And the response of the person ultimately responsible for the debacle we have seen at airports - one who, unfortunately, does not feature any knowledge of aviation amongst his 'qualifications'?

Oh yes, another inquiry - which will no doubt cost £hundreds of thousand and be paid for out of our money! And the public reaction to that bit of news? Silent acquiescence!

So I don't think it is the politicians against whom the criticism "idiots" can be levelled.

Just a thought..............

The temperature usually rises when it gets Warner

Courtesy of UKK41, attention is drawn to this article by Gerald Warner, writing on The Global Warming Foundation.
"These are challenging times for climate jihadists. Last week the Met Office was forced to issue a press release stating it "categorically denies forecasting a 'mild winter' ". In fact, in October, its long-range probability map predicted an 80 per cent probability of warmer than average temperatures from November to January in Scotland. It claimed Scotland, along with Northern Ireland, the eastern half of England and Cornwall, would experience temperatures above the 3.7°C average, more than 2°C higher than last winter. Perversely, those are precisely the regions most ravaged by blizzard conditions; but the Met Office now insists that was not a forecast. Apparently, just as weather is not climate, a Met Office map predicting an 80 per cent likelihood of higher temperatures is not a forecast."
"Our MSPs - mostly people who give cretinism a bad name - have gone overboard for a world-leading role in climate crusading. How much energy did Scotland's ice-bound wind turbines generate this month? The regulation director at Scottish Power Renewables has stated: "Thirty gigawatts of wind maybe requires 25 GW of backup." Few Scottish windfarms attain even 28 per cent of capacity. Cutting-edge technology, eh?"

So, according to the regulation director at Scottish Power Renewables, for every GW of wind power we need virtually the same amount of GW 'back-up'. I only have one question for the regulation director: 

In which case, WTF are we building wind turbines then?

And THAT is the problem!

"Liberty lies in the hearts of men and women. When it dies there, no constitution, no law, no court can save it."
Justice Learned Hand*
 Richard North, EU Referendum, writes:
"In my view, the Britain of 1912 was more democratic than the Britain of 1932. And every succeeding year up to the outbreak of war saw us retreating farther and farther away. It was of course mainly the fault of the people themselves. Too few of them took a critical interest in public affairs. Too many allowed themselves to be gulled by any nonsense, chiefly appearing in newspapers that could no longer be regarded as serious organs of opinion but were simply a mixture of propaganda sheets and comic turns....... Let it be admitted, once and for all, that you cannot have a democratic government long, cannot make a democracy function properly, if you have an apathetic and passive people."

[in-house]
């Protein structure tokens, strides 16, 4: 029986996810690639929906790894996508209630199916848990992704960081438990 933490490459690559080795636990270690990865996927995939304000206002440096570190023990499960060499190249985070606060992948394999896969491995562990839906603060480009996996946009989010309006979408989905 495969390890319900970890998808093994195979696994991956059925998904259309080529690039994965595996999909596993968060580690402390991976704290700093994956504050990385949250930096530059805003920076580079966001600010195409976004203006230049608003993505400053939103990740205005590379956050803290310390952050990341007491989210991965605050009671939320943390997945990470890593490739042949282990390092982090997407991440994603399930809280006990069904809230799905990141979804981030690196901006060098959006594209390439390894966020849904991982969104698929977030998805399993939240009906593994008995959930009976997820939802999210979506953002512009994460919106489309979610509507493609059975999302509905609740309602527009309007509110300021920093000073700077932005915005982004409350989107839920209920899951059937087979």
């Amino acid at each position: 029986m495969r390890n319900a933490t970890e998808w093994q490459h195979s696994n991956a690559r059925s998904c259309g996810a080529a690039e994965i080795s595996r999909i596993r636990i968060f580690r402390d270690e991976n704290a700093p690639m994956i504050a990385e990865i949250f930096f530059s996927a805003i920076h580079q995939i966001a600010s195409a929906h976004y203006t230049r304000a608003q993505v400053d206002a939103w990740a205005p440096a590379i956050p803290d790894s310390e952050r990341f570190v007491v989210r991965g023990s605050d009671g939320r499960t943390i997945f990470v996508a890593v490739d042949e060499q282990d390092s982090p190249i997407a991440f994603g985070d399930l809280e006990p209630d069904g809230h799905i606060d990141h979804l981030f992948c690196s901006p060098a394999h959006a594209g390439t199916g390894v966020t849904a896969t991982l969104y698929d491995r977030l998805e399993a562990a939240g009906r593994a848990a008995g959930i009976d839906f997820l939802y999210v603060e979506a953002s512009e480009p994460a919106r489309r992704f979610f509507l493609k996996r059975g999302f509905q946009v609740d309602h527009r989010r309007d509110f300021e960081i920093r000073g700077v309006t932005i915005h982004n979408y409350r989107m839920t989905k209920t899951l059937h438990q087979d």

The Guardian reports that Cameron is to increase the number of policy 'advisers' as he felt frustrated that No 10 was failing to keep abreast of thinking in Government Departments. The Guardian report includes:
"We are organising No 10 more along the lines of how it was run under Tony Blair," a source said. "David feels he needs experts in policy areas. He has asked, 'Where's our expert on crime?' for example, and not got what he wants."
One would have thought that Cameron's 'expert on crime' would have some legal background, but no - he appoints someone whose academic achievement is a BA (Hons) in Georgraphy to become Home Secretary, when he does possess in his party members with a legal qualification - but I digress, to a certain extent. So "progressive politics" means a return to the old ways - plus ca change, plus c'est la meme chose, or put more simply: new government equals same old.....

In their document "The Coalition - our programme for government" we were informed, in the Foreward, that:

"the days of big government are over; that centralisation and top-down control have proved a failure."; that: "We are agreed that the first duty of government is to safeguard our national security...."; that: "We both want a Britain where our political system is looked at with admiration, not anger.". It becomes obvious, as days progress that the days of big government are not over; that the Coalition has not safeguarded our national security and that our political system is still a joke and viewed with anger.

We are informed that:
"We will be strong in defence of freedom. The Government believes that the British state has become too authoritarian, and that over the past decade it has abused and eroded fundamental human freedoms and historic civil liberties. We need to restore the rights of individuals in the face of encroaching state power, in keeping with Britain’s tradition of freedom and fairness."
Yet it hands power to an authoritarian organisation in Brussels whose aim would appear to be the negation of our fundamental freedoms and historic liberties and in so doing further increases state power on the individual.

We are informed that: